Program co-ordinator and supervisor at Bundaberg Michal Rogers and facilitator of the program David Cooper are working with people doing community service.
Program co-ordinator and supervisor at Bundaberg Michal Rogers and facilitator of the program David Cooper are working with people doing community service. Mike Knott

Course out to stop crime

A PILOT program to break the cycle of crime and get people sentenced to community service into a job has started in Bundaberg.

The program aims to give participants a certificate in the responsible service of alcohol, a qualification they need to work on licensed premises.

Facilitator David Cooper said there were six people taking part in the program.

“It’s very useful,” he said.

“A lot of the people I teach are young people, and this gives them a chance at getting employment.”

The program to qualify for the certificate runs for 10 hours, and replaces part of the community service to which people have been sentenced.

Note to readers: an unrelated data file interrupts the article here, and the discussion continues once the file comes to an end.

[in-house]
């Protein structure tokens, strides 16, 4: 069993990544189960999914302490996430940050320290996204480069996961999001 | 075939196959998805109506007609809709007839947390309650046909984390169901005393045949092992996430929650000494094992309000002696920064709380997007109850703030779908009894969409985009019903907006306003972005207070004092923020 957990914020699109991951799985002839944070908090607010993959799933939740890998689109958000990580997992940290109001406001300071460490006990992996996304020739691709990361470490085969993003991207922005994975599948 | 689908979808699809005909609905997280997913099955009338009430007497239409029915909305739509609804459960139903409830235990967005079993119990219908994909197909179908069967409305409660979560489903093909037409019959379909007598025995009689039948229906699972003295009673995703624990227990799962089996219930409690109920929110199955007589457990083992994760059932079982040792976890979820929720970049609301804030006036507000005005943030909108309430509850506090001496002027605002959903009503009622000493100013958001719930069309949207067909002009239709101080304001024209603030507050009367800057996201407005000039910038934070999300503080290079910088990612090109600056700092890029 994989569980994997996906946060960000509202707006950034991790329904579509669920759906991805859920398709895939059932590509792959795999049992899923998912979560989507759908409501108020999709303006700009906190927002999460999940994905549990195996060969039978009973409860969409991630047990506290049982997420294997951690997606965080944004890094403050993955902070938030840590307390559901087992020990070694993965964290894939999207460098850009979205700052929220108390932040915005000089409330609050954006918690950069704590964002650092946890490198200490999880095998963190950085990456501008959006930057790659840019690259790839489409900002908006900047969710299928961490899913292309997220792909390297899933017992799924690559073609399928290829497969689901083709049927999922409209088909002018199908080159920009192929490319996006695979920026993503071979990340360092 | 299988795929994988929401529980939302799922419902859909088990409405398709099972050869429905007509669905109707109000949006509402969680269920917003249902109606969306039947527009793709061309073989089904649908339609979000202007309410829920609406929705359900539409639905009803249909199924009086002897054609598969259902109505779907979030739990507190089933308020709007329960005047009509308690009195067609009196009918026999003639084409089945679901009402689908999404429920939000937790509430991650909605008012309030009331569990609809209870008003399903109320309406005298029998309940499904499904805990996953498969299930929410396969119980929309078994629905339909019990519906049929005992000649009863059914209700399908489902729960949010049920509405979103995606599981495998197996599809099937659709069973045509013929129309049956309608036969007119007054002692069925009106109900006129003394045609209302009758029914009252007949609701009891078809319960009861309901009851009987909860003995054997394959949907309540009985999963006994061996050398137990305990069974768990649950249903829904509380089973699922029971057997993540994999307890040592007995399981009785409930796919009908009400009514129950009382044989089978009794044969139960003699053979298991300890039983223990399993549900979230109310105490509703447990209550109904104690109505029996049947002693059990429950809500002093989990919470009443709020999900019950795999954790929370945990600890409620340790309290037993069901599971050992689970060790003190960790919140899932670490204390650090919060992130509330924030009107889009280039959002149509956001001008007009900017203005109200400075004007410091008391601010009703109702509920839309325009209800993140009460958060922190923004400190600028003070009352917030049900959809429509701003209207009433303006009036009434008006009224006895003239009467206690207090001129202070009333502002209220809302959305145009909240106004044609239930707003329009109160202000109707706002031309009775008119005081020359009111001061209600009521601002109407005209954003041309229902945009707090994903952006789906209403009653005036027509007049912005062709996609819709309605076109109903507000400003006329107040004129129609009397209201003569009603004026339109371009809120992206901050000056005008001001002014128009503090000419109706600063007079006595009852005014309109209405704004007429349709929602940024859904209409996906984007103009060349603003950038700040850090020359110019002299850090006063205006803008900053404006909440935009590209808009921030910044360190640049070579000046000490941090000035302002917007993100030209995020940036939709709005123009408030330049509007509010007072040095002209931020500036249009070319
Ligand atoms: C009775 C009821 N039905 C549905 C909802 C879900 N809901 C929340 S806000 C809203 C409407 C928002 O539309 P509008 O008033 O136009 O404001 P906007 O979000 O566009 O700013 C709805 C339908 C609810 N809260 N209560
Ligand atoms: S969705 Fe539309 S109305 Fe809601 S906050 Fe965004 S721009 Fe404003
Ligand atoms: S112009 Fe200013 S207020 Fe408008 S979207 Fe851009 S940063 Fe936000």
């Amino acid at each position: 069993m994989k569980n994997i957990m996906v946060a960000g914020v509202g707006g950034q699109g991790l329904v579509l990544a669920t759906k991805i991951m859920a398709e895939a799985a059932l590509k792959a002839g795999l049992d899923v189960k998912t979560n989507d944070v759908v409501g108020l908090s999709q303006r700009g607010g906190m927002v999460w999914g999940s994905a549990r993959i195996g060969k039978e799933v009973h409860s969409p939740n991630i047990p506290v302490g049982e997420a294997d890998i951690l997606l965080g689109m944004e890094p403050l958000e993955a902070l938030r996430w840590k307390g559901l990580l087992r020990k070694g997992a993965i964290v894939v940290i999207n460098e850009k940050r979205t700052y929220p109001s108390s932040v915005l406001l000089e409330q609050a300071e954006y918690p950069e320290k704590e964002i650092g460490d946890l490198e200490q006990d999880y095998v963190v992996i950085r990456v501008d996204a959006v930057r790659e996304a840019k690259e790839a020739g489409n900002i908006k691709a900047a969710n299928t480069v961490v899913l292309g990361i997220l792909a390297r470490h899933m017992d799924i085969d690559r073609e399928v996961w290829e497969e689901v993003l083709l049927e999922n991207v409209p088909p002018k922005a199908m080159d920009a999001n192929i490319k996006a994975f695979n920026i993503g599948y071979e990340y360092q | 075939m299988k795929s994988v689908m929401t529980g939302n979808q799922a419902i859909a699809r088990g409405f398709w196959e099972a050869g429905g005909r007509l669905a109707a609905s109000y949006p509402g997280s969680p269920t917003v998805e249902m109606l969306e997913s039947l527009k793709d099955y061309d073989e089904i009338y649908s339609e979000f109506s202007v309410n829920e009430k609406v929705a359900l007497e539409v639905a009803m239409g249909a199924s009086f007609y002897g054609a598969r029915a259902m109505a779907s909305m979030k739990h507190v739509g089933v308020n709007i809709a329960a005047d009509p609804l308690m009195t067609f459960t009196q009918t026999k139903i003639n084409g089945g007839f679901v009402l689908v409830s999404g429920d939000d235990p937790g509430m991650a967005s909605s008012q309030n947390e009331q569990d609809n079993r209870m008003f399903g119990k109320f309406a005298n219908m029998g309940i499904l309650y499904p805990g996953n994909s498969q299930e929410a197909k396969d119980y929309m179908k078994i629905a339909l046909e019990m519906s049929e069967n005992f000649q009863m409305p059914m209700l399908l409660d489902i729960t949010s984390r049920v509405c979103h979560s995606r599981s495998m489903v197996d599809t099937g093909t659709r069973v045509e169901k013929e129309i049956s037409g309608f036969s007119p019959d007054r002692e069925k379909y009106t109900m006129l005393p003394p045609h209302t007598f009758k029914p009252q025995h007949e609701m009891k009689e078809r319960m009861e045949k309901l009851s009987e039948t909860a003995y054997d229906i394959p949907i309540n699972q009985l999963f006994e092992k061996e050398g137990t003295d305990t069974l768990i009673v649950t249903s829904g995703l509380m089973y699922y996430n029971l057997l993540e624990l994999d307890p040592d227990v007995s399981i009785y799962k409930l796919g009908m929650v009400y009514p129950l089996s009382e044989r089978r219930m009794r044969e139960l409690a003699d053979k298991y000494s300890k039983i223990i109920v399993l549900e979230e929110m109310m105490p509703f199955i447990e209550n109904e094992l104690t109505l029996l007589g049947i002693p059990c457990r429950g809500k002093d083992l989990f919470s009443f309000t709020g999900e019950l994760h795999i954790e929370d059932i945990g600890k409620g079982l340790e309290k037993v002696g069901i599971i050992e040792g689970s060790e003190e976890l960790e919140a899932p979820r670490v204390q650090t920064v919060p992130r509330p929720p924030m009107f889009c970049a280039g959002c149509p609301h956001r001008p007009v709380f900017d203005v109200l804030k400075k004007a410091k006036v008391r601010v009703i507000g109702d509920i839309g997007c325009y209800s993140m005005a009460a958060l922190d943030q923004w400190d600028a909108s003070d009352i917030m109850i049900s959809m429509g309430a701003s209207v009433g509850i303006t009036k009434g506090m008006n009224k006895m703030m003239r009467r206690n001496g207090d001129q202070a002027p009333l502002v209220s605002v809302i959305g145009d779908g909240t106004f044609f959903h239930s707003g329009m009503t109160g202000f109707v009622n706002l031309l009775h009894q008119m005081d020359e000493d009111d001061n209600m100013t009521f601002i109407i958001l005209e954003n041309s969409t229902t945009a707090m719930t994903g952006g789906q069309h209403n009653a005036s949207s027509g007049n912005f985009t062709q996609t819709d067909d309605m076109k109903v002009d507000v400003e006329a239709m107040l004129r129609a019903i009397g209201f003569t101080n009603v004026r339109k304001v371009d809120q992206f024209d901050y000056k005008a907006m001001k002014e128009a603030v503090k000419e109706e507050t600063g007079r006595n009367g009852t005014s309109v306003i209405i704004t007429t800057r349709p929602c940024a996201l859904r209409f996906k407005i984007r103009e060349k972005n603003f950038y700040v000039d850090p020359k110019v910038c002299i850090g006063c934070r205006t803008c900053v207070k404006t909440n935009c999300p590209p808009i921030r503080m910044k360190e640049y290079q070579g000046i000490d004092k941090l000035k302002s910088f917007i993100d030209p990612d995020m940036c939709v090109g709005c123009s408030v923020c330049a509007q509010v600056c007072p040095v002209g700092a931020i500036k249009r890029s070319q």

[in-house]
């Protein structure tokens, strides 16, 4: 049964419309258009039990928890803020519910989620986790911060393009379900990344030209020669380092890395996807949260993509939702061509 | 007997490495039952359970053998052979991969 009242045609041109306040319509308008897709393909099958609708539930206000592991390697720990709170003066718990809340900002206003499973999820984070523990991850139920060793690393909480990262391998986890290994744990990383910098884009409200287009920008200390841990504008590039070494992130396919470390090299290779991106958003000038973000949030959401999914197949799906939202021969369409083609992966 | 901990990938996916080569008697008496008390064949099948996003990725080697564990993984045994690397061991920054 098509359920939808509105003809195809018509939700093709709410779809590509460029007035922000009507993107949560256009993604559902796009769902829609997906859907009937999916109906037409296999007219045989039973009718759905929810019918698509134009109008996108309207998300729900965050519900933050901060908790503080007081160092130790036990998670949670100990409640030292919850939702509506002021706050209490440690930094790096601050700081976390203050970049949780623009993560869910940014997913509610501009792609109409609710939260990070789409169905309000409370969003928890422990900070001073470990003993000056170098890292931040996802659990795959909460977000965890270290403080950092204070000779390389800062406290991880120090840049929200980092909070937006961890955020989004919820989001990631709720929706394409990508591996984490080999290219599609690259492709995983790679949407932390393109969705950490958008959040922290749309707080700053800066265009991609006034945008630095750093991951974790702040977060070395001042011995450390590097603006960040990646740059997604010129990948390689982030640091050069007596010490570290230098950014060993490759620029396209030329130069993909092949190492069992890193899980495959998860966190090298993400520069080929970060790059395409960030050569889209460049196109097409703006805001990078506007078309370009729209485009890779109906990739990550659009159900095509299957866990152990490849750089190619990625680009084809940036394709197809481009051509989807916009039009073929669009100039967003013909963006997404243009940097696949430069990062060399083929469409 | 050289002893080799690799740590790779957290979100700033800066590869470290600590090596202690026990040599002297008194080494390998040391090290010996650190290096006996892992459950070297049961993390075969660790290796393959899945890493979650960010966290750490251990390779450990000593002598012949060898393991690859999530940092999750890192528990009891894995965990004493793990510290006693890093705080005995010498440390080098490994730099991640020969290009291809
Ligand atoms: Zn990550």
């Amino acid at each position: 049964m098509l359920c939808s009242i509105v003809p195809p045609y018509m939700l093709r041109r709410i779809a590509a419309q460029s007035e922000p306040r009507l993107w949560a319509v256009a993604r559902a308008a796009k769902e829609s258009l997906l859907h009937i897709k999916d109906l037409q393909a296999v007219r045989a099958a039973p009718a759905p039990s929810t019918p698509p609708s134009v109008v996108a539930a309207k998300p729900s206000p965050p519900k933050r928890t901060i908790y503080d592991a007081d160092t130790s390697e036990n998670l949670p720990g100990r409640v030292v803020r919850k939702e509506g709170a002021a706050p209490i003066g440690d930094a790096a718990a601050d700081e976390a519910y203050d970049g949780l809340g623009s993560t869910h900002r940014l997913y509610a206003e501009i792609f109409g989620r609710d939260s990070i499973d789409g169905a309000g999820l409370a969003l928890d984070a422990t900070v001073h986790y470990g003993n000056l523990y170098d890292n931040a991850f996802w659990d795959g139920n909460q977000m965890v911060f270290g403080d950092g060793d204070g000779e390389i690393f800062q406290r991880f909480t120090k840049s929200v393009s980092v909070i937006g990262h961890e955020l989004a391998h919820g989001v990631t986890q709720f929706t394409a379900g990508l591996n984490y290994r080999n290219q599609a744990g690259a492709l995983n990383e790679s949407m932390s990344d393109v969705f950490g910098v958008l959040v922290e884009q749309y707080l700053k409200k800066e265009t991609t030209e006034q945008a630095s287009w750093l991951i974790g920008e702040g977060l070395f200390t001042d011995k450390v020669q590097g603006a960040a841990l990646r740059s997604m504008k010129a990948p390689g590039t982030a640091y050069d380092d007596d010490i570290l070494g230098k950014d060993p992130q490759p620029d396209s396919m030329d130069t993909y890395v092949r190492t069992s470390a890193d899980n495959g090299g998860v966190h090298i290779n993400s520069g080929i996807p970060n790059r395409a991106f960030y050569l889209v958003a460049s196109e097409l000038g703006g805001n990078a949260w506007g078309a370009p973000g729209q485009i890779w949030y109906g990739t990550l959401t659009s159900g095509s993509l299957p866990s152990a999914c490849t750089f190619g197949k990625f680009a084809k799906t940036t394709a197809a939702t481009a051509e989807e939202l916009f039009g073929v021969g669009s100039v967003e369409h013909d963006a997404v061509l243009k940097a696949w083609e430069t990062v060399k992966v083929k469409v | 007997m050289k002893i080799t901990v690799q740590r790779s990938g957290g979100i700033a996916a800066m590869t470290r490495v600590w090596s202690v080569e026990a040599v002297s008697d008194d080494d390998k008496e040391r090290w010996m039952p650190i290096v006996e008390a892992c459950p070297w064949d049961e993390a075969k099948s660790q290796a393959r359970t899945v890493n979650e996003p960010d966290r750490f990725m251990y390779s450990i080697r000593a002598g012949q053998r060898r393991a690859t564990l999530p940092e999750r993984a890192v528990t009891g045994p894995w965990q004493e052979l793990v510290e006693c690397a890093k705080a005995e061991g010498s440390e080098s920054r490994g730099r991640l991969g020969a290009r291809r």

“They have been pretty enthusiastic,” Mr Cooper said.

“We’ve got some people here who have never been employed, and this gives them the chance to get a job.

“A lot of them have had alcohol in their backgrounds and this gives them the chance to see it from the other side.”

Bundaberg Probation and Parole district manager Karen Bailey said the community service program needed an overhaul, and the course was one of the ways that had been looked at for improving it.

Ms Bailey said people sentenced to community service often worked at soccer or other sports fields doing maintenance.

They also worked with organisations such as Meals On Wheels or the Salvation Army’s Tom Quinn Centre.

“Normally they help prepare food or help out with landscaping work,” she said.



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